LONDON (Reuters) - From keeping the WikiLeaks site alive to helping British anti-austerity protesters outmanoeuvre riot police, Twitter is entering the Western political mainstream as a powerful tool for dissent.
The website where anyone can post 140-character messages with links to multimedia content was praised by the United States last year when Iranian protesters used it to organise and spread news after a disputed presidential election, until Tehran blocked the site as part of a wider clampdown.
Now, as campaigns around both WikiLeaks and British student protests demonstrate, it is showing its effectiveness in new ways as a thorn in the side of established bodies and authority.
Twitter has been at the heart of WikiLeaks’ fight to survive. It pointed followers towards “mirror sites” in Europe after Wikileaks.com was taken down as part of a wider campaign against it following the leaking of U.S. diplomatic cables.
As cyber attackers shut down the MasterCard corporate website on Wednesday in apparent retaliation for its blocking of payments to WikiLeaks, Twitter was the vehicle for a group styling itself Anonymous to claim responsibility.
In recent weeks, British students protesting against government plans for a near-trebling of university tuition fees have mobilised the power of the new medium in a battle of wits with police that has also erupted into physical skirmishes.
Last week, police in body armour and fluorescent jackets found themselves literally sprinting to catch up with student demonstrators. Students who had found themselves hemmed in by riot police the previous week used Twitter and smartphones to tip each other off about the location of police lines, and dodged them by breaking into small groups.
“The thing about Twitter is the speed with which it allows information to be disseminated,” said Carina O’Reilly, European security analyst at IHS Jane’s. “So many of that generation are plugged into it almost continuously. It allows action without centralised leadership. It’s one of the reasons the police have been so far behind the curve in the protests so far.”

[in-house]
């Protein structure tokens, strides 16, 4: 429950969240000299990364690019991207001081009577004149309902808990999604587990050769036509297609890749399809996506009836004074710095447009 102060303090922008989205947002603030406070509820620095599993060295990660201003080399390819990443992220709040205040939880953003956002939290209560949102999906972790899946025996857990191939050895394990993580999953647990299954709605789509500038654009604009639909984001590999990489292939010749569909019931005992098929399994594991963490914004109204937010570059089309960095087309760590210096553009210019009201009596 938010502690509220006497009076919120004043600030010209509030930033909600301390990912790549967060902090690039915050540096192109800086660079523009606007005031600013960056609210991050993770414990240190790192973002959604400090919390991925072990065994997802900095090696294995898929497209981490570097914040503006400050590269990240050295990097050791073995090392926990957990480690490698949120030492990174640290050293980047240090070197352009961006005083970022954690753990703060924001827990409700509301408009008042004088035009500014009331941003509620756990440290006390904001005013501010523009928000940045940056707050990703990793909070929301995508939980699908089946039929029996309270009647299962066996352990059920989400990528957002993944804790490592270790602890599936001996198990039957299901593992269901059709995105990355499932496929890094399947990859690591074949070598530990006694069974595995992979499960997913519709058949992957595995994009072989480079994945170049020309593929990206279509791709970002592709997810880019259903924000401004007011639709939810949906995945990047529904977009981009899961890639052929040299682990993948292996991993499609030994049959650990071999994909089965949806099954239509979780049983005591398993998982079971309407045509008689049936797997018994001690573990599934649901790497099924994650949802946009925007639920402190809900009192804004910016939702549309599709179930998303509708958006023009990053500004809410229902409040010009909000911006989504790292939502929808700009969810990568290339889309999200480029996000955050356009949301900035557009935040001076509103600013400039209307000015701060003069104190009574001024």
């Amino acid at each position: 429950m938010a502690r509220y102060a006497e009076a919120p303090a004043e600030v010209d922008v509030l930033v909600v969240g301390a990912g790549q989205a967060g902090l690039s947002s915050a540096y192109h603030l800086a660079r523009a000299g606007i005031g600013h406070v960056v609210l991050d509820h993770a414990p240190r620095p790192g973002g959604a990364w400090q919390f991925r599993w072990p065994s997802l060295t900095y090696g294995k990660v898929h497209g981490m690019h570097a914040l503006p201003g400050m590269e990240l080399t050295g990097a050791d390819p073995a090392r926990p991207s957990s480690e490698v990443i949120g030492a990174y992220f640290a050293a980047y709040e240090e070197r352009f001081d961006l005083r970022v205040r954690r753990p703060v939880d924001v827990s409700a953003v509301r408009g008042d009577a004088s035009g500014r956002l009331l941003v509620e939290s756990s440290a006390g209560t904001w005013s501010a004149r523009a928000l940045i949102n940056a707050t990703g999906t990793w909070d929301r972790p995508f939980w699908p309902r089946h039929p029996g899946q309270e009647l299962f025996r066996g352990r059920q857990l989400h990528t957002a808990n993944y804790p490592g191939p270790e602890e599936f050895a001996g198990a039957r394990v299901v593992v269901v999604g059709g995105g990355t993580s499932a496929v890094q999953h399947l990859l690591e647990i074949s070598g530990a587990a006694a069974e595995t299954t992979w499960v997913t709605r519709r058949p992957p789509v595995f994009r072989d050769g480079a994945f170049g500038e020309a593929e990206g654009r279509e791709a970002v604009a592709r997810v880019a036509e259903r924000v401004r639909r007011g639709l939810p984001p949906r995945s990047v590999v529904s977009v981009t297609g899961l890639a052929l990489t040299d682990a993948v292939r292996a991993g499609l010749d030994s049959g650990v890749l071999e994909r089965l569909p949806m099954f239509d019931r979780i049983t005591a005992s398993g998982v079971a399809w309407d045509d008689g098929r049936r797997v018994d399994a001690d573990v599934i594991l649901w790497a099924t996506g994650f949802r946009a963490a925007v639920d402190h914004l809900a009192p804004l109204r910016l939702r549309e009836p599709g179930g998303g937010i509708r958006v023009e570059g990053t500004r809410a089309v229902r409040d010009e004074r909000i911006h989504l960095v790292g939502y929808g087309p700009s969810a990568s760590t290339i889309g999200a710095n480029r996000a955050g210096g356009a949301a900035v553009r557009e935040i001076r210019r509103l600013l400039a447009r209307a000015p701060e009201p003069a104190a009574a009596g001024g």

Undergraduate Jessica Riches, 20, primary operator of The twitter feed @UCLoccupation — representing student protesters occupying a key part of University College London — said it proved an “incredible” way to gain publicity and raise funds.
“To start with, we weren’t sending that many tweets and I didn’t think many people would be watching,” Riches — who normally runs a campus fashion blog at in her spare time — told Reuters.
“But then we saw how many people were retweeting and it really took off from there. It’s been incredible. Without Twitter, I don’t think we would have been successful.”
The tactic helped inspire a string of other university occupations and grabbed the attention of politicians and broadcasters — both increasingly using social media sites to monitor public opinion, particularly among the young.
Politicians who have made Twitter a key part of their communications strategy can find their walls peppered with requests for support or solidarity — or simply with abuse.
New British campaign #ukuncut — which has grown out of the student protests but has broader aims of pushing back austerity measures in general — is using Twitter to organise “flash mobs” at businesses it accuses of tax avoidance. It intends to keep expanding, regardless of what happens over tuition fees.
“The student protests and WikiLeaks are in some ways two sides of the same thing — the way the Internet is changing the world,” said David Lea, Western Europe analyst at Control Risks.
“It’s not that the technology is new this year — it isn’t. It’s that enough people are using it for it to make a difference and that politicians are taking it seriously.”
Most analysts believe the student protest will not be enough to stop tuition fee reform passing into law in a vote in parliament on Thursday. But the campaign has won some concessions and piled pressure on the government’s junior coalition partner the Liberal Democrats — once popular with students, now hated by many for going back on a pledge not to raise fees.
Many now expect Twitter to be at the heart of wider anti-austerity campaigns in Britain next year as proposed spending cuts gather pace. Disability activists are already using it to trade complaints and protest plans ahead of expected benefit cuts.
“If we lose the vote on Thursday, I think some people will drift away,” said Riches. “But I think some will get involved in wider protests. The market is there — politically engaged young people who want to act but also a much wider range of older people, mothers, trade unionists.”
Additional reporting by Georgina Prodhan, editing by Mark Trevelyan